(x7) 1/4 Watt 10kOhm Resistors Digiikey CF14JT10K0CT-ND
(x2) TS922IN Digikey 497-3049-5-ND I like these because they can be powered off the Arduino's 5V supply (one 924 works too, but they don't seem to be available on digikey at the moment)
(x1) 10kOhm potentiometer linear Digikey 987-1308-ND
(x1) 0.01uF capacitor Digikey 445-5252-ND
(x1) 220uF capacitor Digikey P5183-ND
(x1) 0.1uF capacitor Digikey 445-5303-ND
(x1) 1/4 Watt 3kOhm Resistor Digikey CF14JT3K00CT-ND
(x1) 1/4 Watt 10Ohm Resistor Digikey CF14JT10R0CT-ND
(x1) Arduino Uno Sparkfun DEV-09950

Additional Materials:
22 Gauge Wire
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Reddyco1 month ago

Hey Amanda! Great job on this instructable, I'm using it to embase my work on a eletronic drum sound generator with Arduino (hopefully, one day I'll post here how to do it).

I'm writing to ask abuot that 0.01 uF and 10ohm resistor in parallel with the speaker and the DC offset capacitor. What are they used for?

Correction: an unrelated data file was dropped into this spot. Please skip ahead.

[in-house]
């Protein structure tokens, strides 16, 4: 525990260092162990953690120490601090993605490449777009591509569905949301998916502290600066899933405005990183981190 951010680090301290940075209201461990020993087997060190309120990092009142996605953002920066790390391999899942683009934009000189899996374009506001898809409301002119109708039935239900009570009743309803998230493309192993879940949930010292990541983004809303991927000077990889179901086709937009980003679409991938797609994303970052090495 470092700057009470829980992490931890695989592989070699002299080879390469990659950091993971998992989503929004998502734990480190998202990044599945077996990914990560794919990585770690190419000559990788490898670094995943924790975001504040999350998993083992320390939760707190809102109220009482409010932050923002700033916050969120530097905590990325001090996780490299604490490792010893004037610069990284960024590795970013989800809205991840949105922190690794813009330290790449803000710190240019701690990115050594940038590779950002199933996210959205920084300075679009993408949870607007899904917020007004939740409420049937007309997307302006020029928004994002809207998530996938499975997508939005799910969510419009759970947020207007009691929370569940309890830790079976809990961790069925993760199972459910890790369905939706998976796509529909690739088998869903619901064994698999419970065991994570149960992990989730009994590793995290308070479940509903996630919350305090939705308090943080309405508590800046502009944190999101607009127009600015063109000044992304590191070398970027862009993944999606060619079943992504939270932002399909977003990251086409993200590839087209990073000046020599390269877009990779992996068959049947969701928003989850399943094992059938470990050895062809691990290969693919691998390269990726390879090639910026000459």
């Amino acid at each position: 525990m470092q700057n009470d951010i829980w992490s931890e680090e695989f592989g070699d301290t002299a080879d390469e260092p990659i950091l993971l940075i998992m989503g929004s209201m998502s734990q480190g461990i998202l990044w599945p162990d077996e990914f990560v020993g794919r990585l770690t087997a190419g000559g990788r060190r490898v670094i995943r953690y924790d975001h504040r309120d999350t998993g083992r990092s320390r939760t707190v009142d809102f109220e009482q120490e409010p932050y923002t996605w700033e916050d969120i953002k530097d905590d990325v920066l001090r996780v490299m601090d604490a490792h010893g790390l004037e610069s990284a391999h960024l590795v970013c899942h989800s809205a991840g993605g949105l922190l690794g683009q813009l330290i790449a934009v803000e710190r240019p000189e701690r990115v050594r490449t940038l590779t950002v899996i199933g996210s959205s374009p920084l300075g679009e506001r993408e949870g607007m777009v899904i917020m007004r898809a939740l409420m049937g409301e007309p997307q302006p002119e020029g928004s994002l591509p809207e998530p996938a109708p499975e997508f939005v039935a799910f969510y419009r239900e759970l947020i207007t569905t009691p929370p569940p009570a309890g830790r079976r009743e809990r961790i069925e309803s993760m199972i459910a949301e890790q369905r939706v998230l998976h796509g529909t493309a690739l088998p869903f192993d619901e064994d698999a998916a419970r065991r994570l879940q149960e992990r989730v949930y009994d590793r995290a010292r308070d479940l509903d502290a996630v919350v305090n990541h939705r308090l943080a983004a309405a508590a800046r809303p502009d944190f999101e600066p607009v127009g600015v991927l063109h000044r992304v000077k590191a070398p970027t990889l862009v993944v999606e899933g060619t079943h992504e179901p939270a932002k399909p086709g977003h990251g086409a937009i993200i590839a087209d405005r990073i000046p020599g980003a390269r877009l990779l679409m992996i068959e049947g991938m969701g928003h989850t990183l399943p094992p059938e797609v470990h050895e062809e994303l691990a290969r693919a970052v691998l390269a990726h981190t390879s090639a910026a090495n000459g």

Thanks in advance!

amandaghassaei (author)  Reddyco28 days ago

thanks! they're just threre to reduce noise, not a big deal if you don't have them

flowirin1 month ago

what's the upper limit on the sampling frequency for the arudino? can i get it up to 80kHz?

amandaghassaei (author)  flowirin28 days ago

definitely, you could get up to a few hundred kHz with no problem.

One concern is that the resistor ladder dac that I show in this ible might not respond fast enough as you increase the sampling rate - this might end up applying a low pass filter on your output. I updated step 1 with a little more info about alternative DACs, you might check out the R2R DAC IC I demonstrated in this Instructable (you can wire it up to only use one channel if you need), it has much better quality control then just throwing a bunch of resistors together on a breadboard and I think it will give you better results. It says the settling time for that DAC is 100ns, which should work fine for 80kHz sampling rate.